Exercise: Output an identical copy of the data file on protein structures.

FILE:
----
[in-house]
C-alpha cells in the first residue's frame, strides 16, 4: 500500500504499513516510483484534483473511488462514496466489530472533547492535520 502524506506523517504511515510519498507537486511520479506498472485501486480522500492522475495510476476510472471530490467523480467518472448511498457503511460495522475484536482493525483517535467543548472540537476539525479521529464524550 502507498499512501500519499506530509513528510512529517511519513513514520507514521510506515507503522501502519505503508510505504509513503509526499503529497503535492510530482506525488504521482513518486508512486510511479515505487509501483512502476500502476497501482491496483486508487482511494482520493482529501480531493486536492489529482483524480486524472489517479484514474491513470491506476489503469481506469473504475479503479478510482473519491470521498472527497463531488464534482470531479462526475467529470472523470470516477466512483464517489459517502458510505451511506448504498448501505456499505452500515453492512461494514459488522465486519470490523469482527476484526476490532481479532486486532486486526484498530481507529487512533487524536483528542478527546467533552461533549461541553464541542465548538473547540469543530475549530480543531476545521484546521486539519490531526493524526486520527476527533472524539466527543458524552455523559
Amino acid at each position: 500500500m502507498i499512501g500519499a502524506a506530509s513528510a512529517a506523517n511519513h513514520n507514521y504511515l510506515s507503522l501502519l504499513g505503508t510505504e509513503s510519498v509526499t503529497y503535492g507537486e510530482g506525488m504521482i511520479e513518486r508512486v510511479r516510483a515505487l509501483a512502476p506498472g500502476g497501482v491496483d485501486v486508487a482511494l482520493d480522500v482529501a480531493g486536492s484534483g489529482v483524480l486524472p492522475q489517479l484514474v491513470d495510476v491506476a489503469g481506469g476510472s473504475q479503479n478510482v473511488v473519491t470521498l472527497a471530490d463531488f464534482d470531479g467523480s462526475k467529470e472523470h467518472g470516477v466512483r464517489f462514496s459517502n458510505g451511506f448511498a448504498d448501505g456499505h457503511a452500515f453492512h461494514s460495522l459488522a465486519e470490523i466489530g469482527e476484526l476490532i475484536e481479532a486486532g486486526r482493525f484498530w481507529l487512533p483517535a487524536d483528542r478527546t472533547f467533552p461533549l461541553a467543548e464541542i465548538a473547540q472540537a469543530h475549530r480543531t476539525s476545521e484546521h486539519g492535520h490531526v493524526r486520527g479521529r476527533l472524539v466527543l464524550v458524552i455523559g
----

[in-house]
C-alpha cells in the first residue's frame, strides 16, 4: 500500500504499513516510483484534483473511488462514496466489530472533547492535520 502524506506523517504511515510519498507537486511520479506498472485501486480522500492522475495510476476510472471530490467523480467518472448511498457503511460495522475484536482493525483517535467543548472540537476539525479521529464524550 502507498499512501500519499506530509513528510512529517511519513513514520507514521510506515507503522501502519505503508510505504509513503509526499503529497503535492510530482506525488504521482513518486508512486510511479515505487509501483512502476500502476497501482491496483486508487482511494482520493482529501480531493486536492489529482483524480486524472489517479484514474491513470491506476489503469481506469473504475479503479478510482473519491470521498472527497463531488464534482470531479462526475467529470472523470470516477466512483464517489459517502458510505451511506448504498448501505456499505452500515453492512461494514459488522465486519470490523469482527476484526476490532481479532486486532486486526484498530481507529487512533487524536483528542478527546467533552461533549461541553464541542465548538473547540469543530475549530480543531476545521484546521486539519490531526493524526486520527476527533472524539466527543458524552455523559
Amino acid at each position: 500500500m502507498i499512501g500519499a502524506a506530509s513528510a512529517a506523517n511519513h513514520n507514521y504511515l510506515s507503522l501502519l504499513g505503508t510505504e509513503s510519498v509526499t503529497y503535492g507537486e510530482g506525488m504521482i511520479e513518486r508512486v510511479r516510483a515505487l509501483a512502476p506498472g500502476g497501482v491496483d485501486v486508487a482511494l482520493d480522500v482529501a480531493g486536492s484534483g489529482v483524480l486524472p492522475q489517479l484514474v491513470d495510476v491506476a489503469g481506469g476510472s473504475q479503479n478510482v473511488v473519491t470521498l472527497a471530490d463531488f464534482d470531479g467523480s462526475k467529470e472523470h467518472g470516477v466512483r464517489f462514496s459517502n458510505g451511506f448511498a448504498d448501505g456499505h457503511a452500515f453492512h461494514s460495522l459488522a465486519e470490523i466489530g469482527e476484526l476490532i475484536e481479532a486486532g486486526r482493525f484498530w481507529l487512533p483517535a487524536d483528542r478527546t472533547f467533552p461533549l461541553a467543548e464541542i465548538a473547540q472540537a469543530h475549530r480543531t476539525s476545521e484546521h486539519g492535520h490531526v493524526r486520527g479521529r476527533l472524539v466527543l464524550v458524552i455523559g